At the same time, I’m fully aware that every country is sovereign in its handling of migration, as it should, and there are those who’ve said that “They’d just vote for the same thing here if we let them in”. While I can’t nor will ever speak for anyone else but my brother and myself in this matter, you can be rest assured that I will never advocate for the political ideology that put us in this situation in the first place, the one that deprived my mother of a fighting chance—the one that has driven me to wanting to flee.
One of the most complicated things for Venezuelans lately has been obtaining and renewing their passports, from obscene bribery to full blown corruption and grotesque bureaucracy. The whole thing is a nightmare—not to mention that their price has been astronomically jacked up recently and it must be paid through the regime’s scam cryptocurrency.
My passport expired in March of 2019, I lucked out and got a 2 year extension on it on April of 2019. My brother’s passport is still valid until June of 2021.
Now here’s the thing, for visa application purposes, it is common international law to not accept passports that have less than six months before their expiration date. This means that my options will be severely limited by October of 2020 if I don’t get another extension or renewal.
There are only a handful of countries that have agreed to recognize a Venezuelan congress decree that grants a tacit extension of 5 years to all Venezuelan passports—such as America and Canada.
A much appreciated gesture, given how absurdly nightmarish can obtaining a new passport be, but this doesn’t solve the main issue I face: the lack of travel/work/whatever visa to x or y country.
The list of countries that accept expired Venezuelan passports for the purposes of applying to a visa and entering their countries is very narrow, I’m talking about 5 or 6 max, some of which do not accept the entrance of expired passports, but to allow it as a form of identity while already in, which further narrows it down.
Time’s ticking for our passports, basically.
In order to circumvent the passport issue, I embarked myself on a wild gambit last year; my dad is an Italian citizen, born there and all. Jus sanguinis dictates that we can inherit his nationality, and thus, Italian passports.
All “Italian Daywalker” jokes that I’ve made in the past aside, this wasn’t nor would it be the end all be all solution, but I considered it as a way for us to travel around and explore other legal, permanent options (it would at least let us board a plane right away, that was my reasoning). Because of course, nothing is ever that easy for us, the process has led nowhere after one year, leaving me with precious time and resources wasted to no avail.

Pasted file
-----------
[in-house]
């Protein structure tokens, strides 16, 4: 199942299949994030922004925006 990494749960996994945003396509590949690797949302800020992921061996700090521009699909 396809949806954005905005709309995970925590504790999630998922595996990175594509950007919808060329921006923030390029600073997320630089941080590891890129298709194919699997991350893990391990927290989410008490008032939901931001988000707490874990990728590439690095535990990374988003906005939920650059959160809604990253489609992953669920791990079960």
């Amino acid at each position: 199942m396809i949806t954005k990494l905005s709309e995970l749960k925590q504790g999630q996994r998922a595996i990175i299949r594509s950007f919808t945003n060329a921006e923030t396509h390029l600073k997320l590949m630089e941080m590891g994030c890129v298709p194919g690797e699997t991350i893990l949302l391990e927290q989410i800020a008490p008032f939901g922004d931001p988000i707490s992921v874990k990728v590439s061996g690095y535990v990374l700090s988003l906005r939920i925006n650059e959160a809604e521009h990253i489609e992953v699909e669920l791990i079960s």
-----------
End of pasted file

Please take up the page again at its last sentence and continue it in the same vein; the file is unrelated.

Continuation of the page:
For starters, there’s an issue with our last names. When my grandparents, father, and uncles migrated from Italy to Venezuela back in the day, someone messed up their paperwork here and their last name was changed from Caruso to Caruzo.
To properly fix this would mean having to redo every single document on my father’s entire life, including ours. There are alternatives to this, which I pursued, that much progress I was able to make.
The next obstacle, and the most difficult one, is that my father never registered his marriage to my mom in Italy, nor did he registered our births. This means that I need his cooperation and he needs to submit these documents, 30 something years after he should’ve.
As I was working on solving this, other things happened and well—it’s not happening anytime soon, plus the whole process is extremely and painfully slow and long, long, very long process.
So as it stands, I’m stuck on this and at the verge of throwing the towel for now. This means that for all intents and purposes, we only have one nationality: Venezuelan, the only thing I can use “muh Evropean heritage™” right now is to jest about it and nothing else.
Back to square one
I’ve also tried other ways, and have received lots of support from friends across the globe in solving this over the past two years, but I’m always met with a myriad of obstacles, from lack of resources to unavailability of the corresponding consular offices here in Caracas.
I particularly don’t know what else to try or do that’ll let me legally take my brother with me, which is why I’m publicly asking for help or guidance into solving this. I’m not asking, nor it is my intention to break any migration law, I’m not the brightest, prettiest, nor the most studied, I simply just want a shot to prove myself and fulfill a promise.
(also to not get yeeted by the regime here)
Any information, no matter how little you think it might be, please, don’t hesitate to tell me about it, it may just be the last piece that I need to solve the puzzle.
Thanks in advance, and God bless you.